Old 02-19-2017, 10:25 AM   #14
hazel
LQ Guru
 
Registered: Mar 2016
Location: Harrow, UK
Distribution: LFS, AntiX, Slackware
Posts: 5,581
Blog Entries: 16

Rep: Reputation: 3313Reputation: 3313Reputation: 3313Reputation: 3313Reputation: 3313Reputation: 3313Reputation: 3313Reputation: 3313Reputation: 3313Reputation: 3313Reputation: 3313
Quote:
Originally Posted by hydrurga View Post
Just for info, it appears that you can make the choice during the installation of Debian whether to have the traditional root login or whether to disable the root account (by leaving the root password blank)
I'm sure that's new. Sudo-only is like systemd: it spreads by infection.
 
Old 02-19-2017, 10:26 AM   #15
hydrurga
LQ Guru
 
Registered: Nov 2008
Location: Pictland
Distribution: Linux Mint 20 MATE
Posts: 8,048
Blog Entries: 5

Rep: Reputation: 2918Reputation: 2918Reputation: 2918Reputation: 2918Reputation: 2918Reputation: 2918Reputation: 2918Reputation: 2918Reputation: 2918Reputation: 2918Reputation: 2918
Quote:
Originally Posted by hazel View Post
I'm sure that's new. Sudo-only is like systemd: it spreads by infection.
:-D Coming to a distro near you, soon.
 
  


Reply


Thread Tools Search this Thread
Search this Thread:

Advanced Search

Posting Rules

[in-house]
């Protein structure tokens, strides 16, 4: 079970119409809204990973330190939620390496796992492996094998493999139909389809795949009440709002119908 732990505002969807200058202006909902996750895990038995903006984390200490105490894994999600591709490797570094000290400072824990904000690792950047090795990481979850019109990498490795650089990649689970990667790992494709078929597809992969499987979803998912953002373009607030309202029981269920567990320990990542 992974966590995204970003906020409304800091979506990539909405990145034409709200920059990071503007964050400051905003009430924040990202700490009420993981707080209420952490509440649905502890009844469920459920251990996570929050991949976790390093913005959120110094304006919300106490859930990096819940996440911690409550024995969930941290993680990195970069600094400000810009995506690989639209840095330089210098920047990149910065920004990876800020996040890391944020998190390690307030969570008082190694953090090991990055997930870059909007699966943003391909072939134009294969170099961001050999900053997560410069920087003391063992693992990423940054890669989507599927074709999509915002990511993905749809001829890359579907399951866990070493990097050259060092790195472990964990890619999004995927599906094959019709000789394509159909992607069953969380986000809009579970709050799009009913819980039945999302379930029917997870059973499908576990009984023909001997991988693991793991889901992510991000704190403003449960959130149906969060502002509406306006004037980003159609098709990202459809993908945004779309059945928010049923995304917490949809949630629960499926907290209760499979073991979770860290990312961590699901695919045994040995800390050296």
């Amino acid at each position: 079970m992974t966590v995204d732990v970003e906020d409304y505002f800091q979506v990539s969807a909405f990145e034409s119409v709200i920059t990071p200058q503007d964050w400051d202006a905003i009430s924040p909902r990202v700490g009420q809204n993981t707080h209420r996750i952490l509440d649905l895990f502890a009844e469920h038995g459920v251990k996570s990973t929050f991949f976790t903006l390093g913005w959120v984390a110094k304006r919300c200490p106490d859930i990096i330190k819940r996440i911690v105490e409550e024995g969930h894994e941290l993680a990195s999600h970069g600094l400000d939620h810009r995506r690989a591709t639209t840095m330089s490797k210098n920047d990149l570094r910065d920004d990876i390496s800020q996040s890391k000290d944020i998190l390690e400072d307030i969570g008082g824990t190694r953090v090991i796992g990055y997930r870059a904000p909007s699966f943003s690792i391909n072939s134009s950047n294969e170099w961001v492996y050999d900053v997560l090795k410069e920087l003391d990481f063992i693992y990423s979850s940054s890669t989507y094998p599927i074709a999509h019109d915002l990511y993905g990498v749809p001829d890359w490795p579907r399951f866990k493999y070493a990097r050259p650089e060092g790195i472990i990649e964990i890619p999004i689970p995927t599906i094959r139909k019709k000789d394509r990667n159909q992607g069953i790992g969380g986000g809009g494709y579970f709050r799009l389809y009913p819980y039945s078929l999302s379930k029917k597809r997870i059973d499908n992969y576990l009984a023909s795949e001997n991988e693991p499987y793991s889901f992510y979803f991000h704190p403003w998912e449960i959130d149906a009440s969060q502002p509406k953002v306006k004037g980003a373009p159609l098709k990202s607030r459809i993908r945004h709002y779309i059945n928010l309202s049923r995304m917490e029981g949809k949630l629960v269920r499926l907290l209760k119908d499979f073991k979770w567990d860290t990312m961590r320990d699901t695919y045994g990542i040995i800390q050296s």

You may not post new threads
You may not post replies
You may not post attachments
You may not edit your posts

BB code is On
Smilies are On
[IMG] code is Off
HTML code is Off



Similar Threads
Thread Thread Starter Forum Replies Last Post
[SOLVED] My password won't allow superuser access Joe_R Linux - Newbie 5 07-29-2011 07:05 PM
About su superuser fw12 Linux - General 3 08-14-2007 02:23 PM
Superuser sakuya84 Linux - Security 2 07-15-2007 09:56 PM
Superuser CJ_Grobler Linux - Newbie 7 06-13-2005 09:35 PM
which file logs access to the superuser?mahalo pkrishna10 Linux - General 3 11-12-2004 08:07 PM

LinuxQuestions.org > Forums > Linux Forums > Linux - Newbie

All times are GMT -5. The time now is 04:56 AM.

Main Menu
Advertisement
My LQ
Write for LQ
LinuxQuestions.org is looking for people interested in writing Editorials, Articles, Reviews, and more. If you'd like to contribute content, let us know.
Main Menu
Syndicate
RSS1  Latest Threads
RSS1  LQ News
Twitter: @linuxquestions
Open Source Consulting | Domain Registration